It’s a real pleasure today to welcome Alison Morton, author of the much loved Roma Nova thriller series, as my guest here on Being Anne. Alison’s been my guest before, to mark the release of the sixth in the series, Retalio, last year: you can catch up with her post again here, a really excellent introduction to the whole series. The eighth in the series, Roma Nova Extra, was published yesterday (19th October) – and this is one I plan to read and review as soon as I can. You’ll find all the buying links below, and (with thanks to Alison) I’m delighted to offer the chance to win a free e-book. Here’s Alison to tell us more…
A terrible dilemma was before me. I’d been asked to contribute a short story to a collection that a very good writing friend was masterminding. It was to be an anthology of alternative history short stories centred on the Norman invasion of England (or not) 1066 Turned Upside Down. Short stories were not my thing. Distilling a tale down to a few thousand words seemed a terrifying task: a single story/theme/conflict; ideally two to three characters with a maximum of four or five; single setting; short period of time, ultra quick resolution after the climax, no sub-plots, little if any world-building and no wide cast of characters.
I’d done a few short stories in my early writing career and even been shortlisted in a writing magazine competition, but I wasn’t truly comfortable with the genre. Now I realise that in 2009 I wasn’t an experienced or practised enough writer. My ‘apprenticeship’ was to last until 2012 and by then I was writing the first full-length thriller.
Set in an imaginary European mini-state with strong Roman values and where women run things, the two Roma Nova trilogies are 100,000 words long! Heroines Carina and Aurelia battle their way through sub-plots galore, deal with complex characters, plenty of conflict, personal and professional dilemmas, entangled love lives, yet keep the ruler and state of Roma Nova safe.
Even though I was known as specialising in alternative history stories, I nearly refused the 1066 project. But how could I miss the biggest ‘what if’ of English history? And how wonderful would it be if an eleventh century Roma Novan female envoy clashed with the macho William of Normandy? I gritted my teeth and wrote it. And I found I loved the experience!
Uncovering hidden backstory and ancient secrets… But short stories of my own? I’d broken the barrier with 1066, but I was unsure. In the end my curiosity caught me. When writing the Roma Nova novels, I’d enjoyed giving the characters their own backstory as it illuminated how they became the characters they were. But I’d always wanted to explore hidden incidents in my protagonists’ lives, delve back into Roma Nova’s earliest days and also find out what happened to characters after the main trilogies ended. I asked my Roma Nova Enthusiasts’ Group who they would like to know more about. Then I began…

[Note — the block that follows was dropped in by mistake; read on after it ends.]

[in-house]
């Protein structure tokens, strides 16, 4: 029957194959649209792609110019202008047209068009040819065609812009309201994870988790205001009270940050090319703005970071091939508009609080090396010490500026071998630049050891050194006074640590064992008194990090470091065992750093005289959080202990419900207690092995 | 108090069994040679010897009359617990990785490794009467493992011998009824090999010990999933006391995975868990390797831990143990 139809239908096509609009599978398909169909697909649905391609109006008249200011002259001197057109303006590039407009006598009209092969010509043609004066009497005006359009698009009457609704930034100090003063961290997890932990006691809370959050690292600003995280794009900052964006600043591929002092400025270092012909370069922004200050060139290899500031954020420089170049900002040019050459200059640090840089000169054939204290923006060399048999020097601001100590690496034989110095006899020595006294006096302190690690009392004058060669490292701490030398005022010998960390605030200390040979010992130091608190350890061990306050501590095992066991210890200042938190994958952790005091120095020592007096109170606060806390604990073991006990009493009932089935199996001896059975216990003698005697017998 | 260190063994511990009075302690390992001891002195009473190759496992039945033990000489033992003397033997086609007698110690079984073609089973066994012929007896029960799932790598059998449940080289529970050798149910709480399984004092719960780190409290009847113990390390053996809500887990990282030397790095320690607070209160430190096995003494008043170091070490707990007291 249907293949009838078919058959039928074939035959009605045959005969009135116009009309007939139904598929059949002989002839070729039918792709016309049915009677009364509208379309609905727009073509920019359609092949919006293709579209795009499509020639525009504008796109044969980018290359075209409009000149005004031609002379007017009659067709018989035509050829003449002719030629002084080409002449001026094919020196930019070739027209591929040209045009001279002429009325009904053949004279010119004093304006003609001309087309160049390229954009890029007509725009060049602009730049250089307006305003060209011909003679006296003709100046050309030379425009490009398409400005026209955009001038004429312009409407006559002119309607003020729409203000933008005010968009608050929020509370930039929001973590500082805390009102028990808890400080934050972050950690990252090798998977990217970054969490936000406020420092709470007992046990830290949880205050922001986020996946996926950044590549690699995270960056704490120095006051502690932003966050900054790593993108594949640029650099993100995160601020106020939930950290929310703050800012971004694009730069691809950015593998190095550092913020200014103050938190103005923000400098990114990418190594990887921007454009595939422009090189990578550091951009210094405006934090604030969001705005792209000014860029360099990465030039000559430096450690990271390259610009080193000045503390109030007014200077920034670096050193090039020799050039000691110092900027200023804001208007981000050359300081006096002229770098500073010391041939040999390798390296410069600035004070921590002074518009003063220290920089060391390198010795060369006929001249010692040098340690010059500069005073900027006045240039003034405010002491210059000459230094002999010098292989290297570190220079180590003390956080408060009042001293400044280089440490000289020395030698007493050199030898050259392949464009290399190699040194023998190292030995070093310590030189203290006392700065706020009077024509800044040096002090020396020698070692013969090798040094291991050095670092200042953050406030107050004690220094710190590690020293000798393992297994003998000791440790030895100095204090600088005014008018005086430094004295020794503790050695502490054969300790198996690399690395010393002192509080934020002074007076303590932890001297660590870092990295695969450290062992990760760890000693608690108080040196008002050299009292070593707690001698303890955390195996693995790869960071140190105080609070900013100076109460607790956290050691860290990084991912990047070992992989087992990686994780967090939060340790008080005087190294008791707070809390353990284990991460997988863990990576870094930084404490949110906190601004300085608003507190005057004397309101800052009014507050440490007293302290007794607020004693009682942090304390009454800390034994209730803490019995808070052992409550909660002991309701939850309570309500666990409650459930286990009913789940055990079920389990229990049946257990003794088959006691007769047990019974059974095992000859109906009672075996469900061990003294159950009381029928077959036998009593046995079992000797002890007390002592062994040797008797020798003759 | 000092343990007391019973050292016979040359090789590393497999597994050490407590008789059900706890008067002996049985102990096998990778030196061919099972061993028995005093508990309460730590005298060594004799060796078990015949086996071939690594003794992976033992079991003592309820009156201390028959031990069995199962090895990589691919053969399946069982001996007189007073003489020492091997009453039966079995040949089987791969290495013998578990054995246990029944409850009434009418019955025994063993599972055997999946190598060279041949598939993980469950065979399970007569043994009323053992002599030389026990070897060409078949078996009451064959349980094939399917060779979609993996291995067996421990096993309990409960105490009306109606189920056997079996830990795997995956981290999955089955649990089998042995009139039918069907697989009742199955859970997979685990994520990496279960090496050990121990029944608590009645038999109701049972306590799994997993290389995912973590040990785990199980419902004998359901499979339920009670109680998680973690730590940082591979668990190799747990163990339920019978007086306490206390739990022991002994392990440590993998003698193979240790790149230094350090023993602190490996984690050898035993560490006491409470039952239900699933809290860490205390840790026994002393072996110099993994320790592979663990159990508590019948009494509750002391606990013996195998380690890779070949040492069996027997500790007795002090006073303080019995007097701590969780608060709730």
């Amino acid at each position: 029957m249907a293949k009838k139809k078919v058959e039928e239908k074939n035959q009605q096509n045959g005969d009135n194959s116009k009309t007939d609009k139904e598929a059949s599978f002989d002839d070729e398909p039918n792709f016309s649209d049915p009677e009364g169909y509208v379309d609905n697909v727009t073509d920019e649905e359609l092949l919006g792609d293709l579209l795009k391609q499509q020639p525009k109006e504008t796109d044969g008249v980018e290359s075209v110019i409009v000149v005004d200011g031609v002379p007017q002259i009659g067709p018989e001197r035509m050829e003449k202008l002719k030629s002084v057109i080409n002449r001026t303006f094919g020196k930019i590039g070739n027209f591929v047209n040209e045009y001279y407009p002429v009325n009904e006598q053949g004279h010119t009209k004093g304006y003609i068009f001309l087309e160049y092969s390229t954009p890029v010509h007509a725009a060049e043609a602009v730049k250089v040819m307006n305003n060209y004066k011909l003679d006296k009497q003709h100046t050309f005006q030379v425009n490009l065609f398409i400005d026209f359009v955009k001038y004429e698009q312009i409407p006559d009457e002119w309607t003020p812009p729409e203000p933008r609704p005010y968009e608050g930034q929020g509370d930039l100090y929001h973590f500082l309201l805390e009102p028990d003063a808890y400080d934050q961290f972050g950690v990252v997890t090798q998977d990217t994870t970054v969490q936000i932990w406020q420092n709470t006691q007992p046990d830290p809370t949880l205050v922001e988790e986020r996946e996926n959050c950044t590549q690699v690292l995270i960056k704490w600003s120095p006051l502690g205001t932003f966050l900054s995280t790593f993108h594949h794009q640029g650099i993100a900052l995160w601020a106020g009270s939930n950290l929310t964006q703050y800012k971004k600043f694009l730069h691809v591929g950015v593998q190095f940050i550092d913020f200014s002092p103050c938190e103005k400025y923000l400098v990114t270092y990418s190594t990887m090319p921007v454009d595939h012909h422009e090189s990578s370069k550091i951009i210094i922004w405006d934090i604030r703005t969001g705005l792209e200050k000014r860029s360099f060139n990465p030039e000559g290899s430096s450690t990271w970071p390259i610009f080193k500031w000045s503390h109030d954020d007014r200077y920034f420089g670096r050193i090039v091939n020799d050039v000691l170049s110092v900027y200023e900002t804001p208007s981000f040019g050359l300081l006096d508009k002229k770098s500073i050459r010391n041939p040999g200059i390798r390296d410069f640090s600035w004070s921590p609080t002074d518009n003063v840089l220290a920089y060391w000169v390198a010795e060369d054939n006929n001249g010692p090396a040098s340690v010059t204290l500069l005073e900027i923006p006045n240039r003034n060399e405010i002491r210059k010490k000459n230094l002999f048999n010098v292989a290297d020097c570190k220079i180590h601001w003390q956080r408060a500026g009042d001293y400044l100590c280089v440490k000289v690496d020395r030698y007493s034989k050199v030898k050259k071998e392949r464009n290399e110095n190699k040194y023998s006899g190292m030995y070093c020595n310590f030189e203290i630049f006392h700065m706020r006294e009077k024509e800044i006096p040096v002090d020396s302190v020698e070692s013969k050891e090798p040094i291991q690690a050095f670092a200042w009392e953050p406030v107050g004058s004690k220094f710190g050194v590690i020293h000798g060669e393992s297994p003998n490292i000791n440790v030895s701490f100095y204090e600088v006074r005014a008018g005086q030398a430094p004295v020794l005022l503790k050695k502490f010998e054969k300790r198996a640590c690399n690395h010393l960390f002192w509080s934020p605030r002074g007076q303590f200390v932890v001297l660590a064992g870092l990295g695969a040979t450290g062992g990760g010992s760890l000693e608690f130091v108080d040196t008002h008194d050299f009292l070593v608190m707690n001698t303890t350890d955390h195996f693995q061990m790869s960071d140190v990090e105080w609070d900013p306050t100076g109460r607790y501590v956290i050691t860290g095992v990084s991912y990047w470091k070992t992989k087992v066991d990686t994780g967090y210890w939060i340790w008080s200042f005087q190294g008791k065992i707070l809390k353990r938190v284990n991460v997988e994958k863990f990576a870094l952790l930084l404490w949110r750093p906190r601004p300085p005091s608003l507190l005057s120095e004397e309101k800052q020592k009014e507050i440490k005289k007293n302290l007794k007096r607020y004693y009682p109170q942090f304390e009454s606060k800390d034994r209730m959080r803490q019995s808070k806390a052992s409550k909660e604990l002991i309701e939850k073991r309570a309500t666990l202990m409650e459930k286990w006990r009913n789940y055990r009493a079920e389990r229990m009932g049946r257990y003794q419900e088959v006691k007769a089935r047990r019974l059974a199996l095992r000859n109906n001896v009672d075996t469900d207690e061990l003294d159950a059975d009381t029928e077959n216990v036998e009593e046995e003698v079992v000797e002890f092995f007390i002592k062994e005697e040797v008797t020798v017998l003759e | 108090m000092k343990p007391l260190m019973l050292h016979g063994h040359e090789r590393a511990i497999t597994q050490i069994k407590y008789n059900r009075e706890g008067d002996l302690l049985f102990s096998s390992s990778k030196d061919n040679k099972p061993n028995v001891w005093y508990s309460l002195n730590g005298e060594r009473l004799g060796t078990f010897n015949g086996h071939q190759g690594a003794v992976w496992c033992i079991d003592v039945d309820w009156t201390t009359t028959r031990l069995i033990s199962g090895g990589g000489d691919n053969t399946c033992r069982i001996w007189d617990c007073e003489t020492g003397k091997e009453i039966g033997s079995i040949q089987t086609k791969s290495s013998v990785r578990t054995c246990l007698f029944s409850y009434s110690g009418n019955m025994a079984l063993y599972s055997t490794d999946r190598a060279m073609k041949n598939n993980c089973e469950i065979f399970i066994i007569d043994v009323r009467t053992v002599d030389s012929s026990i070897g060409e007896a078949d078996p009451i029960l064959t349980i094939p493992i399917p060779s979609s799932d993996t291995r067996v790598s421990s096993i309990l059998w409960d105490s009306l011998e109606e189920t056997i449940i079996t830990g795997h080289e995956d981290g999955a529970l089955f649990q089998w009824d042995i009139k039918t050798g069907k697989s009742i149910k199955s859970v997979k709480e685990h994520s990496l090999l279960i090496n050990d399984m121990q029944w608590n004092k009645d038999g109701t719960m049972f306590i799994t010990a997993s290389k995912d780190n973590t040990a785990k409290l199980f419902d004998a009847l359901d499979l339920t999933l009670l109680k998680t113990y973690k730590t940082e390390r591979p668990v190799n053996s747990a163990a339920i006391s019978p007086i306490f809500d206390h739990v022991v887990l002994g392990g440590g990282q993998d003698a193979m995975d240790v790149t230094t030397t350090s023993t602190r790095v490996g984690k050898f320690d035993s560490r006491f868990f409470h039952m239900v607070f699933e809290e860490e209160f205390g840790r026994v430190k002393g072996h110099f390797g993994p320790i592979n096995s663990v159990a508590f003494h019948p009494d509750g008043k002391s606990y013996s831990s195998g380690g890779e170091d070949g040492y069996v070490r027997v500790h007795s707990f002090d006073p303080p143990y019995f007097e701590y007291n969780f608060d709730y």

Roma Nova Extra sprang into life. Well, possibly lurched in fits and starts. But this is the huge advantage of writing short stories; each one can be written individually in a relatively short time. Seven of the eight in this collection range from 3,000 words to 10,000 (not quite the classic length!). At 18,000 words, the eighth story was originally going to be a separate novelette, but it seemed the perfect complement to the others. Together, they cover a historical range from AD370 to 2029.
Lucius Apulius, a military tribune in the dusk of the Roman Empire, is posted from a plum staff position with one of the most influential commanders at the time to a Danube backwater. The reason? Wrong religion.
His indirect descendant, Allegra Mitela, a tough 21st century Praetorian, struggles with her identity and emotional life. How did the eighteen-year-old Imperatrix Silvia, exhausted and lonely after the liberation of Roma Nova in the 1980s, meet her Italian husband? And what was the ancient mystery uncovered by Conrad and Carina during their ‘Roman holiday’?
Some are love stories, some are life lessons learned, some resolve tensions and unrealistic visions, some are plain adventures, but above all, they are stories of people in dilemmas, in conflict, in trouble and their efforts to resolve them. Oh, and there are a few surprises…
Do you need to have read the other books first? No.
Readers of Inceptio, Perfiditas, Successio, Aurelia, Insurrectio, Retalio and Carina will be familiar with many of the characters, but it’s not essential by any means as the stories are complete in themselves. However, I hope readers new to Roma Nova may find these glimpses intriguing enough to read some of the longer books.
Many thanks Alison – I’ll look forward to my first Roma Novan experience…
One lucky winner will receive a free ebook of Roma Nova Extra. Enter below for your chance to win!
The Roma Nova Extra stories – the complete list:
The Girl from the Market AD 370
Victory Speaks AD 395 A
Roman Intervenes 1066
Silvia’s story 1987
Conrad and Carina’s Roman Holiday 2019
Saturnalia Surprise 2027
Allegra and Macrinus 2029
About the author
Alison Morton writes the award-winning Roma Nova thriller series featuring modern Praetorian heroines. She blends her deep love of history with six years’ military service in a special communications regiment and a life of reading historical, adventure and thriller fiction.
A ‘Roman nut’ since age 11, Alison has misspent decades clambering over Roman sites throughout Europe. She holds an MA History and blogs about Romans and writing.
Now she continues to write thrillers with tough heroines, cultivates a Roman herb garden and drinks wine in France with her husband.